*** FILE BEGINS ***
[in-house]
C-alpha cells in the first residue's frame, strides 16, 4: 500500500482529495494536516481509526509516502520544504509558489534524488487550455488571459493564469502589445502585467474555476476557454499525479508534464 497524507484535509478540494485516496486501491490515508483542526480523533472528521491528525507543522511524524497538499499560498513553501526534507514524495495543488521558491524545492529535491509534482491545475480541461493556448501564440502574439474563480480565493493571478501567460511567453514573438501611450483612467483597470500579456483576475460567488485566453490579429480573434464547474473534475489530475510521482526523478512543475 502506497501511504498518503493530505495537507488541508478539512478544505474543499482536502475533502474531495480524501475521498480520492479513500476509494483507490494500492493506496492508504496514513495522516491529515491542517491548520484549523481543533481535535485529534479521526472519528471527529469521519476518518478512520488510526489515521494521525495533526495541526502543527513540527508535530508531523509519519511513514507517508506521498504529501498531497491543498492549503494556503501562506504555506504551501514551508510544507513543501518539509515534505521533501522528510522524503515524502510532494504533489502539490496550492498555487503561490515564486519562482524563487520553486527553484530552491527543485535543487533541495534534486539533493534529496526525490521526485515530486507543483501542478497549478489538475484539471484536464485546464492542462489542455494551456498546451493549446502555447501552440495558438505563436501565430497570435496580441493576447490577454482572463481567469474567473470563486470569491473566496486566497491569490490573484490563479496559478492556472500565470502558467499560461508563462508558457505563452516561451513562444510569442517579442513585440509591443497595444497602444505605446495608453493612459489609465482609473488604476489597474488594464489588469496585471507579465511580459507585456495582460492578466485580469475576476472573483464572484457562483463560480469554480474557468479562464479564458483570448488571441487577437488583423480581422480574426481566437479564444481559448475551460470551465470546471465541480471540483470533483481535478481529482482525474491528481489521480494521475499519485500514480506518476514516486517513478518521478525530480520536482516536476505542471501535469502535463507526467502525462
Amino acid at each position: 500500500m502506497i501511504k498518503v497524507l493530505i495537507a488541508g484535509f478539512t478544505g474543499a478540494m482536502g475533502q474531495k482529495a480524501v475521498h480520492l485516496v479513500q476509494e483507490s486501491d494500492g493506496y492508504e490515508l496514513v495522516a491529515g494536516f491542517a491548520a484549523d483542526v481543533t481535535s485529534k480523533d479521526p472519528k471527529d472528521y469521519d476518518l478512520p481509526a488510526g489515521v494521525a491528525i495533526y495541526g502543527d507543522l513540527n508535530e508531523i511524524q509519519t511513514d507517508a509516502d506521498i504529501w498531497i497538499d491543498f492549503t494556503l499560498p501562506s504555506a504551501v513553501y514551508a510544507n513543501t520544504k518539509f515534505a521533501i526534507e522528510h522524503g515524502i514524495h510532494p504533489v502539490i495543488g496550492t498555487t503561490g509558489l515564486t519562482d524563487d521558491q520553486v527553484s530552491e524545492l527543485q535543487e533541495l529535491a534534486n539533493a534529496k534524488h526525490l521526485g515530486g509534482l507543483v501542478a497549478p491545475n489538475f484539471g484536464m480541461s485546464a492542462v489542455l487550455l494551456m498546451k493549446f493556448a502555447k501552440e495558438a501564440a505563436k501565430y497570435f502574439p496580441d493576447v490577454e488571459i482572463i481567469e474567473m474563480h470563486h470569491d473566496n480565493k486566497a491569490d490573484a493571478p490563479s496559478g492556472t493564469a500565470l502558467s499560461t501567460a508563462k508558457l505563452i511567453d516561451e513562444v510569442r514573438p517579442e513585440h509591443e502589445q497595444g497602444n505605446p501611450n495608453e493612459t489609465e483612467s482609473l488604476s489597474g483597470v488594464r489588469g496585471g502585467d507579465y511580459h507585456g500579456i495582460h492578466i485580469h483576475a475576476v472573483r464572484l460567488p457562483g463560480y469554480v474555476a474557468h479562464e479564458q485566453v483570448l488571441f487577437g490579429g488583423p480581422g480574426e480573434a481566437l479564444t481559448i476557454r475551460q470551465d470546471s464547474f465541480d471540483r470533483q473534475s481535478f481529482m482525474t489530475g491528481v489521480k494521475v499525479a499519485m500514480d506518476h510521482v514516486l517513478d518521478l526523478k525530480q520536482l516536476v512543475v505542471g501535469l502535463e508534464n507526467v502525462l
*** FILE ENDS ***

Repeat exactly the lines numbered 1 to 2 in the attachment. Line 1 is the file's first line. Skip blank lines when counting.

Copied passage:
[in-house]
C-alpha cells in the first residue's frame, strides 16, 4: 500500500482529495494536516481509526509516502520544504509558489534524488487550455488571459493564469502589445502585467474555476476557454499525479508534464 497524507484535509478540494485516496486501491490515508483542526480523533472528521491528525507543522511524524497538499499560498513553501526534507514524495495543488521558491524545492529535491509534482491545475480541461493556448501564440502574439474563480480565493493571478501567460511567453514573438501611450483612467483597470500579456483576475460567488485566453490579429480573434464547474473534475489530475510521482526523478512543475 502506497501511504498518503493530505495537507488541508478539512478544505474543499482536502475533502474531495480524501475521498480520492479513500476509494483507490494500492493506496492508504496514513495522516491529515491542517491548520484549523481543533481535535485529534479521526472519528471527529469521519476518518478512520488510526489515521494521525495533526495541526502543527513540527508535530508531523509519519511513514507517508506521498504529501498531497491543498492549503494556503501562506504555506504551501514551508510544507513543501518539509515534505521533501522528510522524503515524502510532494504533489502539490496550492498555487503561490515564486519562482524563487520553486527553484530552491527543485535543487533541495534534486539533493534529496526525490521526485515530486507543483501542478497549478489538475484539471484536464485546464492542462489542455494551456498546451493549446502555447501552440495558438505563436501565430497570435496580441493576447490577454482572463481567469474567473470563486470569491473566496486566497491569490490573484490563479496559478492556472500565470502558467499560461508563462508558457505563452516561451513562444510569442517579442513585440509591443497595444497602444505605446495608453493612459489609465482609473488604476489597474488594464489588469496585471507579465511580459507585456495582460492578466485580469475576476472573483464572484457562483463560480469554480474557468479562464479564458483570448488571441487577437488583423480581422480574426481566437479564444481559448475551460470551465470546471465541480471540483470533483481535478481529482482525474491528481489521480494521475499519485500514480506518476514516486517513478518521478525530480520536482516536476505542471501535469502535463507526467502525462